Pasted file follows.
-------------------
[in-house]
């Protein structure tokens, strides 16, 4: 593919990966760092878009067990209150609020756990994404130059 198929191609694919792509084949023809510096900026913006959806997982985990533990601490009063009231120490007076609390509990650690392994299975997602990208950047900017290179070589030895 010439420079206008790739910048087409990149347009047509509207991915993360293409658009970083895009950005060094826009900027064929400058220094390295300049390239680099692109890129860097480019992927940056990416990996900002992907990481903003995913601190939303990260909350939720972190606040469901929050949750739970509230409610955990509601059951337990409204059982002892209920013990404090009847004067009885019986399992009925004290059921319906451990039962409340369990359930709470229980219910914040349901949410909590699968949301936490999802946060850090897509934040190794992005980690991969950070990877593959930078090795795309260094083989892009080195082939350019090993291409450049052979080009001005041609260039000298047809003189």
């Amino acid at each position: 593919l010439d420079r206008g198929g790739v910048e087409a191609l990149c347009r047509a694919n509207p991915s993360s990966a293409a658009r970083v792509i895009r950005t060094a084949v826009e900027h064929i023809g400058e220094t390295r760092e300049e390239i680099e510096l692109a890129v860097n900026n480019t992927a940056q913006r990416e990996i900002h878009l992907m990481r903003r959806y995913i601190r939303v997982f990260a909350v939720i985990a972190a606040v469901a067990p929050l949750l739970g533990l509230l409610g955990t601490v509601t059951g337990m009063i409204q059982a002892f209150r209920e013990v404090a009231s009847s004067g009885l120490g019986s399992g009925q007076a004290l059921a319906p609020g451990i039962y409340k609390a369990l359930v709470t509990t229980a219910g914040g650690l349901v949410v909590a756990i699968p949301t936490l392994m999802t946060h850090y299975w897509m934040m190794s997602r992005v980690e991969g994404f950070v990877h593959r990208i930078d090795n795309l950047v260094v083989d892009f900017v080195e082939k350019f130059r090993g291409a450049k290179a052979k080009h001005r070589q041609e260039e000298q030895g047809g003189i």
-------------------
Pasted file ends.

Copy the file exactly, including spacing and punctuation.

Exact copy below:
[in-house]
């Protein structure tokens, strides 16, 4: 593919990966760092878009067990209150609020756990994404130059 198929191609694919792509084949023809510096900026913006959806997982985990533990601490009063009231120490007076609390509990650690392994299975997602990208950047900017290179070589030895 010439420079206008790739910048087409990149347009047509509207991915993360293409658009970083895009950005060094826009900027064929400058220094390295300049390239680099692109890129860097480019992927940056990416990996900002992907990481903003995913601190939303990260909350939720972190606040469901929050949750739970509230409610955990509601059951337990409204059982002892209920013990404090009847004067009885019986399992009925004290059921319906451990039962409340369990359930709470229980219910914040349901949410909590699968949301936490999802946060850090897509934040190794992005980690991969950070990877593959930078090795795309260094083989892009080195082939350019090993291409450049052979080009001005041609260039000298047809003189």
């Amino acid at each position: 593919l010439d420079r206008g198929g790739v910048e087409a191609l990149c347009r047509a694919n509207p991915s993360s990966a293409a658009r970083v792509i895009r950005t060094a084949v826009e900027h064929i023809g400058e220094t390295r760092e300049e390239i680099e510096l692109a890129v860097n900026n480019t992927a940056q913006r990416e990996i900002h878009l992907m990481r903003r959806y995913i601190r939303v997982f990260a909350v939720i985990a972190a606040v469901a067990p929050l949750l739970g533990l509230l409610g955990t601490v509601t059951g337990m009063i409204q059982a002892f209150r209920e013990v404090a009231s009847s004067g009885l120490g019986s399992g009925q007076a004290l059921a319906p609020g451990i039962y409340k609390a369990l359930v709470t509990t229980a219910g914040g650690l349901v949410v909590a756990i699968p949301t936490l392994m999802t946060h850090y299975w897509m934040m190794s997602r992005v980690e991969g994404f950070v990877h593959r990208i930078d090795n795309l950047v260094v083989d892009f900017v080195e082939k350019f130059r090993g291409a450049k290179a052979k080009h001005r070589q041609e260039e000298q030895g047809g003189i």